Help may be at hand for the intellectual left from an unlikely source; Darwinian evolutionary psychologyby Marek Kohn / October 20, 2001 / Leave a comment
An actress tosses her hair and lets drop the catchphrase, “because I’m worth it.” By her own estimation, she is worth $1m per episode of the sitcom in which she stars, but settles for $750,000. A pop star spends ?15,000 a month on flowers. A top footballer wants earnings of ?100,000 a week, the rate phrased as if he was still a worker on a wage.
People raise their eyebrows at sums like these, but rarely their voices. The public feels resentment when bosses seem to appropriate wealth whose source is public: in utility businesses, or high street banks which hold substantial fractions of the public’s money. Stars, on the other hand, have always been felt to deserve their wealth for the pleasure they give, especially if they have emerged from humble origins.
In any case, we now have half a century’s experience of mass prosperity and when all but a few are secure in the essentials, the force drains out of arguments about inequality. Who cares if David Beckham is paid ?100,000 a week, while those watching him earn ?20,000 a year? If his “wages” were redistributed around the stadium, they would stretch to a round of drinks; but the spectators don’t need an extra pint any more than he needs the money.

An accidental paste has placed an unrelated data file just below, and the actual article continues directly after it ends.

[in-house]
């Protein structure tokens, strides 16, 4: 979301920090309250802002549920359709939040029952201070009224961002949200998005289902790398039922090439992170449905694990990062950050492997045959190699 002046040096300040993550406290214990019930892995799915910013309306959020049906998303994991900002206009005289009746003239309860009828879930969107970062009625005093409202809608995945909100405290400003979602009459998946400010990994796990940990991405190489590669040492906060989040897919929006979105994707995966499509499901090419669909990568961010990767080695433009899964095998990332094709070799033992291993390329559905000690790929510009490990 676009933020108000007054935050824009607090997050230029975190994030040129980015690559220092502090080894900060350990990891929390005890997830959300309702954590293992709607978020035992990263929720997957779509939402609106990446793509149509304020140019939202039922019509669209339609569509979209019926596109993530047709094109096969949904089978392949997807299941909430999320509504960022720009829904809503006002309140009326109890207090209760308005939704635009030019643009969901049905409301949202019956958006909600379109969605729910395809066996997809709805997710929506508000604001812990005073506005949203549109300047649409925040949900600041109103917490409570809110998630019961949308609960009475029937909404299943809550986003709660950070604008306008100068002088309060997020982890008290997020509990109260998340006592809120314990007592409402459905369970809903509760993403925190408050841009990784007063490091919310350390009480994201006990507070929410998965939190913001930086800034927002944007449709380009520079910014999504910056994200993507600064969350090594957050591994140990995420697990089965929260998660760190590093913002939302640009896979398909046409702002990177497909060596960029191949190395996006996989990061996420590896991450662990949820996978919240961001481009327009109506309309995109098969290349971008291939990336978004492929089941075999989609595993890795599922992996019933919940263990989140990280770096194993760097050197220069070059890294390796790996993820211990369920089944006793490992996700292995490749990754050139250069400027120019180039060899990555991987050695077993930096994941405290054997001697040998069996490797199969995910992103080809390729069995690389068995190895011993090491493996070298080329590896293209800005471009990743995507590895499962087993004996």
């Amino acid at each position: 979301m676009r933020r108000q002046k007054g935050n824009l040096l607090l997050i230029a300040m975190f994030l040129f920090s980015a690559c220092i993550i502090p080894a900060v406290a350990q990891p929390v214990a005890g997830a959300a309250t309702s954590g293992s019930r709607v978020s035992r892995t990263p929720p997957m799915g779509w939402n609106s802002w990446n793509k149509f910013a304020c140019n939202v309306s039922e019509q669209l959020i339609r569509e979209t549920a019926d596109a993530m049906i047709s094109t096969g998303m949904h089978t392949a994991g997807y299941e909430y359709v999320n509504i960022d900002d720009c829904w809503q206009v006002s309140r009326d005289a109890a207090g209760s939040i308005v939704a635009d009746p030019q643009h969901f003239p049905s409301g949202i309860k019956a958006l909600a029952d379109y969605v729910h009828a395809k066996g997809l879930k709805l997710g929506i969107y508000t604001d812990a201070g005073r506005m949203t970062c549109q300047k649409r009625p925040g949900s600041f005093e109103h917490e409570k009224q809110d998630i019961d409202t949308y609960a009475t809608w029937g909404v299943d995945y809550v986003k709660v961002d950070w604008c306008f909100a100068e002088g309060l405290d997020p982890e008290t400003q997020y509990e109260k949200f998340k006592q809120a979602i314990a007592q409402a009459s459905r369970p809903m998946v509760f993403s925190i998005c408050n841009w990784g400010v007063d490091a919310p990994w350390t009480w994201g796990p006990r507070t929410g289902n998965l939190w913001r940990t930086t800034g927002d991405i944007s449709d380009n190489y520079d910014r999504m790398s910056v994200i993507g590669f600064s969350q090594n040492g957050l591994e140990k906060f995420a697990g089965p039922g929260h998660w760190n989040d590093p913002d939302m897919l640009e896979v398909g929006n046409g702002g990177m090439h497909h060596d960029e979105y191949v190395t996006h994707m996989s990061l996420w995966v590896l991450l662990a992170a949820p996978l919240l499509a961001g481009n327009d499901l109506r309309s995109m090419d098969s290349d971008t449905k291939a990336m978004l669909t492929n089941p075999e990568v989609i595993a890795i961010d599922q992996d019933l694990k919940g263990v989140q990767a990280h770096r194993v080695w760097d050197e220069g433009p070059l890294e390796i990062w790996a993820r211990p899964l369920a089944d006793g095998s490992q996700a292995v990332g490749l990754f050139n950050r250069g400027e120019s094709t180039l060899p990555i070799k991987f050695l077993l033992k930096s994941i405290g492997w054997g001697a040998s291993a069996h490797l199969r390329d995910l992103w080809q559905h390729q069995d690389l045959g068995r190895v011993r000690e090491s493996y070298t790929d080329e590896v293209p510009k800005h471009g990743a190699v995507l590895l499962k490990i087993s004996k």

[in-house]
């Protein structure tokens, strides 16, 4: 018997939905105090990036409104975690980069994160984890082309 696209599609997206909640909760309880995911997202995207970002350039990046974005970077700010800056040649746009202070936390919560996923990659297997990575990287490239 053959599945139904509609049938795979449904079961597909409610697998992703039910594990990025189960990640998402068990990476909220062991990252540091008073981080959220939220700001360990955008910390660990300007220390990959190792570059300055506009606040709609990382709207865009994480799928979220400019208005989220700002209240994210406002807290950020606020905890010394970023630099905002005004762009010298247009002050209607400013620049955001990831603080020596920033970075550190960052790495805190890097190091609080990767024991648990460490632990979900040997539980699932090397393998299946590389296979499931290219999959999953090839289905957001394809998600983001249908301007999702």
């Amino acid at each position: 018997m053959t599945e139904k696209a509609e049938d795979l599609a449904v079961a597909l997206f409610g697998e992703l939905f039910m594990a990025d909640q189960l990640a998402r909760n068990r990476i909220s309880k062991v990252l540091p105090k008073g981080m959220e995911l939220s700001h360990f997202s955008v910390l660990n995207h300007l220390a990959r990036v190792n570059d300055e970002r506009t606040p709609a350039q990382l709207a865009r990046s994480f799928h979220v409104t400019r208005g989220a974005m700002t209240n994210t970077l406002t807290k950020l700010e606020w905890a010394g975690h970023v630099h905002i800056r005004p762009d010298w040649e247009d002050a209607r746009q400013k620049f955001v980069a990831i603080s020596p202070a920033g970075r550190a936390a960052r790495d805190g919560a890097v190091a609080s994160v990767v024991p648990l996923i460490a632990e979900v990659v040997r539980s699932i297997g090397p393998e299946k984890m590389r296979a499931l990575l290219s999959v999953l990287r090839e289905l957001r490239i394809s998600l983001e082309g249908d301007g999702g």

Wealth is presumed to be good in itself, however it is distributed: even if it only trickles down, a trickle is better than nothing. But a growing body of data suggests that this assumption-apparently shared by the government and certainly by Philip Collins in his Prospect essay (April) defending the government- may be flawed. Inequality-not just the difference between comfort and want, but inequality per se-appears to do profound damage to health. Richard G Wilkinson, one of the leading interpreters of inequality research, puts it bluntly: “Inequality kills.”
One of the most remarkable findings in this field concerns the effect of infant mortality, surveyed across 70 countries by Robert J Waldmann. Take two countries in which the bottom 20 per cent are equally poor, but the top 5 per cent in one are richer than their counterparts in the other. Common sense would suggest that the country with more resources at the top would have the lower infant mortality rate. But the reverse is the case: the babies of the poor are more likely to die in the country whose rich are wealthier.